Wednesday, September 5, 2007

Milford Mary

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This is the upstairs bathroom in my girlfriend’s childhood home. It was a suburban Massachusetts open-window summer night loud with crickets. “Buzz, come see this,” she shouted from the stairs. Crawling out of the couch, I heeded her call. On the stairs she stood, pointing at the bathroom. “It’s a Virgin Mary,” she said, devilishly. “Where?” “On the screen.”

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Sure enough, the belled shape I have seen on all sorts of substrates stood before me on the screen in the bathroom window. News of the discovery ran rampant through the house and the image’s story emerged. My lady’s sister’s fiancĂ© had killed an insect with some sort of laundry spray, out of spite I suppose. This Mary’s head is where the close-proximity spray hit, her body the stain left in the wake of the chemical drip. Appropriate, if you consider that Mary bore a son whose purpose was to die.

An eternal story, really, one that gets reinterpreted time and again. Another type of story that gets told over and over, especially over the last 20 years or so, is the story of the unexpected visual manifestation of a religious or secular icon. On this very blog and in Madonna of the Toast you can find mentions of The Simpsons, films about a Jesus screen door and a tortilla, and a play about a Jesus hickey!

Of late, two new fictional homages to these phenomena have come to my attention. The first is older but totally new to me: the Seinfeld episode “The Merv Griffin Show.” A new sidling co-worker of Elaine’s startles her and she spills coffee on her sleeve. Another co-worker thinks it looks like Fidel Castro. When she shows up at Monk’s and scooches into the booth next to George, he sees Art Garfunkel. I laughed my ass off watching this one. Leave it to the Seinfeld writing crew to identify a surprisingly relevant, if not oft ignored, cultural topic with great significance, even if its impact may be lost on most.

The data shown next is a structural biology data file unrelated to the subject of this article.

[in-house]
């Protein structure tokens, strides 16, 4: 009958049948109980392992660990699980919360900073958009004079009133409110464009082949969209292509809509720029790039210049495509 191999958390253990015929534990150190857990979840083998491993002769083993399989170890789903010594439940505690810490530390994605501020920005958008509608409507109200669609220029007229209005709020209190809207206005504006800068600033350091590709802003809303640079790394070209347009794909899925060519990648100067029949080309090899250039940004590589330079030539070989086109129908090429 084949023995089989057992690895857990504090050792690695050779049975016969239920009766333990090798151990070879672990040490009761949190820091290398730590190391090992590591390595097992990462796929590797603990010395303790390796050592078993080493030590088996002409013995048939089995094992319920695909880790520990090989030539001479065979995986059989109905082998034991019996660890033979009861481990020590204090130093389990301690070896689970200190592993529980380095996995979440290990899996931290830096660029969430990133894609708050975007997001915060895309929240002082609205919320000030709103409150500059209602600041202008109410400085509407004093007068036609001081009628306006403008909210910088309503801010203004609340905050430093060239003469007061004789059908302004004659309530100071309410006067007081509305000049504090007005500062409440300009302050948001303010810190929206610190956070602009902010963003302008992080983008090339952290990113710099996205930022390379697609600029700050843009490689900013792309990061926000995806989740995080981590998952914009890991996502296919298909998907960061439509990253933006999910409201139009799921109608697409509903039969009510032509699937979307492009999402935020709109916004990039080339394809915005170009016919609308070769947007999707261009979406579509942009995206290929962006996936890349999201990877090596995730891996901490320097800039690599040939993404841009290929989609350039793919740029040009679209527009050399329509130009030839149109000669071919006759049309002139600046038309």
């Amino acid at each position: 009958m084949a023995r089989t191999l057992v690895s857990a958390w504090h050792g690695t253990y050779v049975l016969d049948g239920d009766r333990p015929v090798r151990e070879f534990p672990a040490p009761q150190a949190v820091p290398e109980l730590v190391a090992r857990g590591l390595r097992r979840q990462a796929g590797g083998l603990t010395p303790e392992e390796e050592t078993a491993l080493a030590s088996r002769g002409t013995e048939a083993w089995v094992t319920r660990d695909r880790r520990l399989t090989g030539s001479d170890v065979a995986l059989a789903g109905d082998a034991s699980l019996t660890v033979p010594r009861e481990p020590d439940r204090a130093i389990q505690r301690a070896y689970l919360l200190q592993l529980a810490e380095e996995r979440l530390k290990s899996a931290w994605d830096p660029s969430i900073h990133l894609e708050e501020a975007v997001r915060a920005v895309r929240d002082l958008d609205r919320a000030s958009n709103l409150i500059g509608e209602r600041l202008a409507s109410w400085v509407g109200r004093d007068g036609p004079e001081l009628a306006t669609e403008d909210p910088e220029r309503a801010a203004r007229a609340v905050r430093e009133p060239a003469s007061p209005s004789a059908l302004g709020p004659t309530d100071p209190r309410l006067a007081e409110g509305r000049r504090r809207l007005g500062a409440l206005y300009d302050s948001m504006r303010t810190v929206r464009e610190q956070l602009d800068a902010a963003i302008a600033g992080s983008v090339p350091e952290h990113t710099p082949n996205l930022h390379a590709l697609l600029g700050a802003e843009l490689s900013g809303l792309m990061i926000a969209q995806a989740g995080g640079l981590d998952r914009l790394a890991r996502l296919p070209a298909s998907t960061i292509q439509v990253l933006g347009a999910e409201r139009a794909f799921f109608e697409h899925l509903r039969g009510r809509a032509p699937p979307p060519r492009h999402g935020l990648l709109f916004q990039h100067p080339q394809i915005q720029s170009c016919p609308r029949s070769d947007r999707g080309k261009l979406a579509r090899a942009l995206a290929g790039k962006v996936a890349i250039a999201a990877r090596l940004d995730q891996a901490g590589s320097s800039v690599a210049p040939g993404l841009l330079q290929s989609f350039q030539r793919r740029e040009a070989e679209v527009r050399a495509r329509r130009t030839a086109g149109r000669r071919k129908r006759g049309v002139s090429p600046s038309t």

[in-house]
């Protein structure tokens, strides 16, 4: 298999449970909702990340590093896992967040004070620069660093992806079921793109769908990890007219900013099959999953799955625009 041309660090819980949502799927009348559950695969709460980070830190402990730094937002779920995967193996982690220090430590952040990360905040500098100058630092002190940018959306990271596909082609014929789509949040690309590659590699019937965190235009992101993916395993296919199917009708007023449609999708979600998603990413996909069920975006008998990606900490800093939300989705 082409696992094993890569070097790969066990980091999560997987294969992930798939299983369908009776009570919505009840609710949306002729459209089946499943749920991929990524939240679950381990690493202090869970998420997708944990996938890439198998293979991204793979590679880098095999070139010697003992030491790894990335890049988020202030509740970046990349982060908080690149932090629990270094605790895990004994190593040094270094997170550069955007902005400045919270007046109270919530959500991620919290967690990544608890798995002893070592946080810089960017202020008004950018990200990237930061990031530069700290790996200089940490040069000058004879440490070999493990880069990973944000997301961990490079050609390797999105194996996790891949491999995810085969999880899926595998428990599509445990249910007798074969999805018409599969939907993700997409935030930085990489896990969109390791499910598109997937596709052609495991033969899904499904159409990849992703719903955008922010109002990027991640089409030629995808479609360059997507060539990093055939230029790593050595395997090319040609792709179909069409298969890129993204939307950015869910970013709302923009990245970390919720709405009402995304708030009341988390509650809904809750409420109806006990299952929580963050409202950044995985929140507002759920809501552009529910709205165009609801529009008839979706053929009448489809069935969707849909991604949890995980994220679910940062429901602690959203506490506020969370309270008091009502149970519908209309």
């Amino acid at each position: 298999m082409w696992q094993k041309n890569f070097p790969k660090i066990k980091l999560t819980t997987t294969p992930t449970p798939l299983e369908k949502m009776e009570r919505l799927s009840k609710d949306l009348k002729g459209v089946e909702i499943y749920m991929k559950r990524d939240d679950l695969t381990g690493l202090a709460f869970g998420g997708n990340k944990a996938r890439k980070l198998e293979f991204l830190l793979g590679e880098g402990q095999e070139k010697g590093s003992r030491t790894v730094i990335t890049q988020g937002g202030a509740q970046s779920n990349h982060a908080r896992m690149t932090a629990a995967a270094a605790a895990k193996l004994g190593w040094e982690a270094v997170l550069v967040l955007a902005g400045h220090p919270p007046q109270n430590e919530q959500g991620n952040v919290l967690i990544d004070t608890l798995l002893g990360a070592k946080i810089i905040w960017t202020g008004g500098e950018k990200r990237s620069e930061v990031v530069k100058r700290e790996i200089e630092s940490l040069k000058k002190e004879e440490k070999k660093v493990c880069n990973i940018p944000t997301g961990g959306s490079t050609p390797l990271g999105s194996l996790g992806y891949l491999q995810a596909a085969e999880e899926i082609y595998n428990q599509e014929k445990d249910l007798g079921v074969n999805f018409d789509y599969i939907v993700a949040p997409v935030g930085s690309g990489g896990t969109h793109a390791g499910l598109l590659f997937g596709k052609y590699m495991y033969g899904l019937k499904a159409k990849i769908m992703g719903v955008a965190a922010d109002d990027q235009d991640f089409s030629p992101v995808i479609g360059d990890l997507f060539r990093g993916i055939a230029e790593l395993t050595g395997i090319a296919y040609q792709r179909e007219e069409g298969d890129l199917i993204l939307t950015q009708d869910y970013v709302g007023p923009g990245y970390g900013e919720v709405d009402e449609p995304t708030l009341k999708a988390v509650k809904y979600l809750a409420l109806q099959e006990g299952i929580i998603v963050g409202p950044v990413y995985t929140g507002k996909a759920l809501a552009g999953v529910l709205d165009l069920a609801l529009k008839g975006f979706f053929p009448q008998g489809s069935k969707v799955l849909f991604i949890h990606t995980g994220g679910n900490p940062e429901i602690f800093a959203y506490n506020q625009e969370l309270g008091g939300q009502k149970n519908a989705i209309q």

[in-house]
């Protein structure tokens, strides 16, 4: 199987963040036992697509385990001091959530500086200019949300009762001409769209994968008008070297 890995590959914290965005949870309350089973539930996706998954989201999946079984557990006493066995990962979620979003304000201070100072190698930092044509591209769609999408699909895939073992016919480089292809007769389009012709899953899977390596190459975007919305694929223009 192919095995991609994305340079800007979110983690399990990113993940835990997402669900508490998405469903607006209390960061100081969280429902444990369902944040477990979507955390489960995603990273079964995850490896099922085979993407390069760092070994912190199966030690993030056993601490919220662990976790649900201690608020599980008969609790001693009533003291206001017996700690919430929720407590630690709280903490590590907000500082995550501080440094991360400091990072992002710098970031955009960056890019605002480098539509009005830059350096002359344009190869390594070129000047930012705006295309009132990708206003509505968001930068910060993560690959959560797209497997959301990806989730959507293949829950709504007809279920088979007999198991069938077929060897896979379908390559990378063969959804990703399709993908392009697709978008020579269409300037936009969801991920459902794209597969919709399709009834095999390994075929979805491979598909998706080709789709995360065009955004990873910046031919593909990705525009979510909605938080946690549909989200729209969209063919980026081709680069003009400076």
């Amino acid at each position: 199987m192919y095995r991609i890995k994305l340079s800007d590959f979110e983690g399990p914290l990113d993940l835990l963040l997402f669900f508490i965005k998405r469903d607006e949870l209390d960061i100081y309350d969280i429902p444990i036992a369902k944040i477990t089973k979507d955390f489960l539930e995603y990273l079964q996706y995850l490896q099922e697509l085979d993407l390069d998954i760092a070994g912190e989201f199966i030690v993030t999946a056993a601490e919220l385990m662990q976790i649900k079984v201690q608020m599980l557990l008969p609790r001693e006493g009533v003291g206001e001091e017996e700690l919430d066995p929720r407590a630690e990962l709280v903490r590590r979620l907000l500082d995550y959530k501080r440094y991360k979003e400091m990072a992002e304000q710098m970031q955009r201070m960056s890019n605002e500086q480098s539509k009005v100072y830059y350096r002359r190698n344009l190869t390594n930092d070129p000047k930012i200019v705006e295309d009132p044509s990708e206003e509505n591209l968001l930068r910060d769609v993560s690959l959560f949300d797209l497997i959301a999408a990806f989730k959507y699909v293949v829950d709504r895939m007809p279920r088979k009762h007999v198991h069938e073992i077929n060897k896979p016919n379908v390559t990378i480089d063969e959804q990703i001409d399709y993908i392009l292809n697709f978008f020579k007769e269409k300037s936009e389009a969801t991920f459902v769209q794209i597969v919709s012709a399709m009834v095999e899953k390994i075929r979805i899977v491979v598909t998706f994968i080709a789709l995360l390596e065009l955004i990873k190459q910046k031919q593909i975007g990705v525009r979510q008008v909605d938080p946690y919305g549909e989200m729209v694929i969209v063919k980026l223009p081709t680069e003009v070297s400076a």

The second riff comes in book form, Jesus in the Mist by Paul Ruffin. I have not read this book. I don’t even own it. I stumbled upon it here in the cyber ether. Apparently the title story “tells of a man who leaves his wife and home because he sees Jesus' image in the foggy mirror of a Holiday Inn. He's able to re-create the image with a vaporizer in the back of his truck and travels the South collecting monetary tributes for the miraculous vision,” according to this review from the South Bend Tribune. I can’t say anything about Ruffin’s writerly chops, but I give him props for shaping a story around this topic. I’ve often thought about blending a few of the people and objects I’ve encountered in these parts into a short story, if not a novel.

No one has ever accused Madonna of the Toast of being a bad idea. Because it involves faith, belief and identity, some folks feel differently about it than others, but on the whole, most people have a frame of reference for the subject. That alone validates it, but all of these echoes created by writers, filmmakers and visual artists really drive home for me the extent to which these stories have cultural traction. We read about them and think about them, are reminded of them when we walk home and stare up at the clouds. When it comes across in a self-aware form (a short story, a screenplay, a cast iron pan) it works because it doesn’t come off an unbelievable. These things happen all the time.

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